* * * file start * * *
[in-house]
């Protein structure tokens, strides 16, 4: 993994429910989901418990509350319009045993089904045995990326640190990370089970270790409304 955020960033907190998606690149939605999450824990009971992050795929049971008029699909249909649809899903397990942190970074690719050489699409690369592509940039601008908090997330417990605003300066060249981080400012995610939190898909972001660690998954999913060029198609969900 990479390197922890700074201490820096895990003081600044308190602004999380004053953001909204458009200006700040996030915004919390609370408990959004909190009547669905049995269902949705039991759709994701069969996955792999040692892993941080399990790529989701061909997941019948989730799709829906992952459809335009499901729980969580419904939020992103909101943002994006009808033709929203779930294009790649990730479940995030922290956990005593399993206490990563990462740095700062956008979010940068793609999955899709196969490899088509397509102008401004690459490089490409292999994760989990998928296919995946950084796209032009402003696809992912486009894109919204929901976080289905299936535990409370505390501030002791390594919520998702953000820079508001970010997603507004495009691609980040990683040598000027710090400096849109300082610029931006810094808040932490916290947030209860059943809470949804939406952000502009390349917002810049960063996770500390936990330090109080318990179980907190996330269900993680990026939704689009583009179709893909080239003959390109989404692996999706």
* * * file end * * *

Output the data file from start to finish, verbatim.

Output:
[in-house]
């Protein structure tokens, strides 16, 4: 993994429910989901418990509350319009045993089904045995990326640190990370089970270790409304 955020960033907190998606690149939605999450824990009971992050795929049971008029699909249909649809899903397990942190970074690719050489699409690369592509940039601008908090997330417990605003300066060249981080400012995610939190898909972001660690998954999913060029198609969900 990479390197922890700074201490820096895990003081600044308190602004999380004053953001909204458009200006700040996030915004919390609370408990959004909190009547669905049995269902949705039991759709994701069969996955792999040692892993941080399990790529989701061909997941019948989730799709829906992952459809335009499901729980969580419904939020992103909101943002994006009808033709929203779930294009790649990730479940995030922290956990005593399993206490990563990462740095700062956008979010940068793609999955899709196969490899088509397509102008401004690459490089490409292999994760989990998928296919995946950084796209032009402003696809992912486009894109919204929901976080289905299936535990409370505390501030002791390594919520998702953000820079508001970010997603507004495009691609980040990683040598000027710090400096849109300082610029931006810094808040932490916290947030209860059943809470949804939406952000502009390349917002810049960063996770500390936990330090109080318990179980907190996330269900993680990026939704689009583009179709893909080239003959390109989404692996999706």